Preserving Huntersville history

Published 9:07 pm Tuesday, September 9, 2014

There’s little question the Rosenwald School that once stood in Huntersville had some historical value.

The building was one of more than 5,000 such structures built for black students across 15 southern sates, beginning in 1917, through the generosity of the late Julius Rosenwald, then president of Sears, Roebuck & Co., who established the fund that paid for the schools. The Huntersville school, built in 1930 and 1931, was named for its first principal, Joseph S. Gibson, and it was one of the last Rosewald schools built in Virginia, as the construction program ended in 1932.

Clearly the school had significance to the Huntersville community, and in a perfect world, it might have been spared the crush of development and turned into a museum or preserved in some other way that would have given people in the area a way to learn the lessons that it could still teach.

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But this is not a perfect world, and saving the school was never really a possibility. It was torn down three months ago to make room for three new houses.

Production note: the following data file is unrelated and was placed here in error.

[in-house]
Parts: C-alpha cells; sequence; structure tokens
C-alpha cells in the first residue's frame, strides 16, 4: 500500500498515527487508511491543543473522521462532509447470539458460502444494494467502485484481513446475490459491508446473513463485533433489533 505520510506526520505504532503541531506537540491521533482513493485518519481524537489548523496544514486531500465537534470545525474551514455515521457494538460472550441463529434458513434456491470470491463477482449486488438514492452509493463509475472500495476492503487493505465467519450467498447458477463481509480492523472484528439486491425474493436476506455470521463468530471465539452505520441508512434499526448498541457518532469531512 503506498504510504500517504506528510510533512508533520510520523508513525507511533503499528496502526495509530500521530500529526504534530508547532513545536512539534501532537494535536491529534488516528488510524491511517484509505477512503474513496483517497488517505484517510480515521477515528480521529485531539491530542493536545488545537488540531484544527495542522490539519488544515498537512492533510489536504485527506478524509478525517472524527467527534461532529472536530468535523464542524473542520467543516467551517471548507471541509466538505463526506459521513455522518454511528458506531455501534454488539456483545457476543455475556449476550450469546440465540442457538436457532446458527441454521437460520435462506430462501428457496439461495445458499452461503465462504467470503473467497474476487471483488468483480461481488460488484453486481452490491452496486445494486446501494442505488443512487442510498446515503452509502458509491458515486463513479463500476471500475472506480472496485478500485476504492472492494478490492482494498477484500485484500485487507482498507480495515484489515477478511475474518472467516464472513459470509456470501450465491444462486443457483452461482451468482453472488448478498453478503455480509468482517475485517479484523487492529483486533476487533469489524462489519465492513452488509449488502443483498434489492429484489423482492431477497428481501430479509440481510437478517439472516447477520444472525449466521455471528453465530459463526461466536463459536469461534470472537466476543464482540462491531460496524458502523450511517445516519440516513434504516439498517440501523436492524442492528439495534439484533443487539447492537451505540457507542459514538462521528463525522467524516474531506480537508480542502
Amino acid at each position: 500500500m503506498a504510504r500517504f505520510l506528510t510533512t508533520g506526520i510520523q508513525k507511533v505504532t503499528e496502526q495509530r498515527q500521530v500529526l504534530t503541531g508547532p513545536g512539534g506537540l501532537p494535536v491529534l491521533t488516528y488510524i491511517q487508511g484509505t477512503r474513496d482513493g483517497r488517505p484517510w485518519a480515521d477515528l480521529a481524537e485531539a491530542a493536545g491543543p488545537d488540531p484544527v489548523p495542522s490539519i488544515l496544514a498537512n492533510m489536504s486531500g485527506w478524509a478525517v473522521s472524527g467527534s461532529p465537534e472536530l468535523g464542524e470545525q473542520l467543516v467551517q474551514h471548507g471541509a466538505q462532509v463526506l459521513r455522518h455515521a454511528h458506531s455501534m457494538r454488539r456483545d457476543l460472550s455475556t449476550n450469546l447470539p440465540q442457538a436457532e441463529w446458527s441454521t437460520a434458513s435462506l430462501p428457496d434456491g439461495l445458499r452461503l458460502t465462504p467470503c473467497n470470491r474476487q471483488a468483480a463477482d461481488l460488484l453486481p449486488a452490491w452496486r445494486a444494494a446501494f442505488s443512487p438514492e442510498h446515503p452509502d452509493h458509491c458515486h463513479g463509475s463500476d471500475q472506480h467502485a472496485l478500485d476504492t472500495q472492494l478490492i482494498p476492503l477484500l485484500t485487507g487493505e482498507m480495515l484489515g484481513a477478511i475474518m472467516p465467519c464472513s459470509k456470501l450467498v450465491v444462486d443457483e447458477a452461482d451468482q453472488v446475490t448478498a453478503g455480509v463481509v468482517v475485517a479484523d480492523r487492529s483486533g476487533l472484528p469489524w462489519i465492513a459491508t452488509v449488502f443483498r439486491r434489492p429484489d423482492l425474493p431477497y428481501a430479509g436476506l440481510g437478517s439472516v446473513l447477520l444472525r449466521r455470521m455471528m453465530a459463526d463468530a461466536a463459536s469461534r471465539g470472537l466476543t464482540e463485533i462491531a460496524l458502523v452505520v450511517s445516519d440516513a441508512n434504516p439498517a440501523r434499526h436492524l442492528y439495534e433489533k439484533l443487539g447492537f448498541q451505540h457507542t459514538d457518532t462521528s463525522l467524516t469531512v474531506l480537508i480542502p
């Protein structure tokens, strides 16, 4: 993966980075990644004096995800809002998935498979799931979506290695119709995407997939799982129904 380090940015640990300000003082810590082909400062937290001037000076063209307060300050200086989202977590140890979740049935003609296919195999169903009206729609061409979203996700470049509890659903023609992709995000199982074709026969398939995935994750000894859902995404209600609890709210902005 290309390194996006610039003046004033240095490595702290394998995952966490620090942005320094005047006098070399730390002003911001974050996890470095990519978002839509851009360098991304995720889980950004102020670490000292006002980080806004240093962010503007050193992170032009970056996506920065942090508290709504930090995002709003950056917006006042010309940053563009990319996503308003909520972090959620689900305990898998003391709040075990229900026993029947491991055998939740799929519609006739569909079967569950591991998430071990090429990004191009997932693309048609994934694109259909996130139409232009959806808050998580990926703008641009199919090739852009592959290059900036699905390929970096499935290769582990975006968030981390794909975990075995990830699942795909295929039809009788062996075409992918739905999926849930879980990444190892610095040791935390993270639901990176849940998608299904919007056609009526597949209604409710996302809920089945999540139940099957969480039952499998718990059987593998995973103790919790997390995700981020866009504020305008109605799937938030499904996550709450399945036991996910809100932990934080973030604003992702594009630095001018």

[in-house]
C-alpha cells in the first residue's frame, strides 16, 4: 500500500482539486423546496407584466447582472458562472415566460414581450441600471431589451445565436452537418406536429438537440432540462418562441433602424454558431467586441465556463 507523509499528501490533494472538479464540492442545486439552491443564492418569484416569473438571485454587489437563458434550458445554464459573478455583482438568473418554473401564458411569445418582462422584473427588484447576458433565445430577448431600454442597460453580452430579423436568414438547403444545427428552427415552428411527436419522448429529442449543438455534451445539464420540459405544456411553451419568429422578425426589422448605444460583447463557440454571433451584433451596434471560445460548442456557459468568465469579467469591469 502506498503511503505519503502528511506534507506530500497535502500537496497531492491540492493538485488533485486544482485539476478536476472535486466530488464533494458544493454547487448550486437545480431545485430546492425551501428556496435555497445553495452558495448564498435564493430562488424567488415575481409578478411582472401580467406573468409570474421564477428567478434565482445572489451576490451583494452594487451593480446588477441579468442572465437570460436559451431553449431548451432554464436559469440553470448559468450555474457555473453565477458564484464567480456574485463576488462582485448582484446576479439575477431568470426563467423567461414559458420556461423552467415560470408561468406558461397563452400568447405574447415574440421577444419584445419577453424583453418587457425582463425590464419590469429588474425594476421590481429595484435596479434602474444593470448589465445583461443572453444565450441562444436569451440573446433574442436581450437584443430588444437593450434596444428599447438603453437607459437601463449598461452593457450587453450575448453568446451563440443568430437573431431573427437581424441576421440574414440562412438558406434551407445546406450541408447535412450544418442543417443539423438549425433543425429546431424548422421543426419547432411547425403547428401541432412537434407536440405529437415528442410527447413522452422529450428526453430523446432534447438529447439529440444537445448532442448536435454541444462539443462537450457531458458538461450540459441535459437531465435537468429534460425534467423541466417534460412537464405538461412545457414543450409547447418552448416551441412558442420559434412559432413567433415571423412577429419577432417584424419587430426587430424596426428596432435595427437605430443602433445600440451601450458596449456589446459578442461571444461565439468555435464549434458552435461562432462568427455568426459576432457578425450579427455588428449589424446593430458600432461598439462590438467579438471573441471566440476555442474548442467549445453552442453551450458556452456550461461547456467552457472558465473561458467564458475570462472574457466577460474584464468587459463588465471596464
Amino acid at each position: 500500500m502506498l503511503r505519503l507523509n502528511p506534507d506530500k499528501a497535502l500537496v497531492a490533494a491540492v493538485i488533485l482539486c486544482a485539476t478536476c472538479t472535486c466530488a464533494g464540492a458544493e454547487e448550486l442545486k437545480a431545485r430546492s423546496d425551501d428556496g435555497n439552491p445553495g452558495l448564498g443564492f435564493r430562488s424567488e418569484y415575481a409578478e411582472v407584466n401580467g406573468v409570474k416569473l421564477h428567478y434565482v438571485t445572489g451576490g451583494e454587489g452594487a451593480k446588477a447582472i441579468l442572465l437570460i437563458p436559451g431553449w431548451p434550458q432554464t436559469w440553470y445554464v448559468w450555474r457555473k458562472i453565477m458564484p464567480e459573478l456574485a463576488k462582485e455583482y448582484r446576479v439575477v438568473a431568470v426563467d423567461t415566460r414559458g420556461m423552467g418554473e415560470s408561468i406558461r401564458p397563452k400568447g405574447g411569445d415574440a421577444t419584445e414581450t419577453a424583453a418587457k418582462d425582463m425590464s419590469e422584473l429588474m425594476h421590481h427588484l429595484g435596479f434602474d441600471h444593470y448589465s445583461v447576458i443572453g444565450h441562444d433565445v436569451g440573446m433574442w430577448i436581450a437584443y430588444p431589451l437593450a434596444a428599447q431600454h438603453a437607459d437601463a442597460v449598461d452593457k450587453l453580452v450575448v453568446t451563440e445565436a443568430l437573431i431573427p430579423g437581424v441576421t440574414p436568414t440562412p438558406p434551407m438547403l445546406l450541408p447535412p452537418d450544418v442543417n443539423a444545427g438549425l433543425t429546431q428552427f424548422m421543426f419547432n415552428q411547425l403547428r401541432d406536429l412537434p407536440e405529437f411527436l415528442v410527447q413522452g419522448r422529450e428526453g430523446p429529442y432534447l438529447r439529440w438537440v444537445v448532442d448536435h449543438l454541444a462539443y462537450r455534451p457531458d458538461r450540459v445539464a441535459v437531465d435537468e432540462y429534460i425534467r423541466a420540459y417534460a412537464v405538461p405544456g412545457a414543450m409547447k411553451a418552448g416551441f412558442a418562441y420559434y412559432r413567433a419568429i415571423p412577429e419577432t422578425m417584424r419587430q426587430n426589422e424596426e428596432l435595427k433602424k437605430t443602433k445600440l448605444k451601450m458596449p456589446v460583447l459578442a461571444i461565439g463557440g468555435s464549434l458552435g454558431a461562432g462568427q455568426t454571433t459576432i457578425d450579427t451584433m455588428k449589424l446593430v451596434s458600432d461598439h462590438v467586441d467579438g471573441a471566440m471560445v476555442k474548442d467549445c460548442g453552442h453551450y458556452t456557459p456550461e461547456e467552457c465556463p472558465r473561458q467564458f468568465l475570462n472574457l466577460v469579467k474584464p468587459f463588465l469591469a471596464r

But all was not lost. On Saturday, a group of area residents with an interest in the school’s historical value gathered at its former site to celebrate the unveiling of a historical marker commemorating the school.

Among those attending the unveiling was Catherine Ward-Eppes, 97, a former student at the school, who recalled a teacher there who had been instrumental in her educational attainment. The marker, she said, will inspire children to “think about how far we’ve come … and that we should be on our way upward, not backward.”

Losing the school may have felt like a temporary step backward to those who loved and cherished it, but the marker, with its printed history of the site, could prove to be even more of an inspiration to future generations than an old building without clear context.

History should well remember the generosity and compassion of Julius Rosenwald. The new marker in Huntersville will help ensure that he’s not forgotten in Suffolk.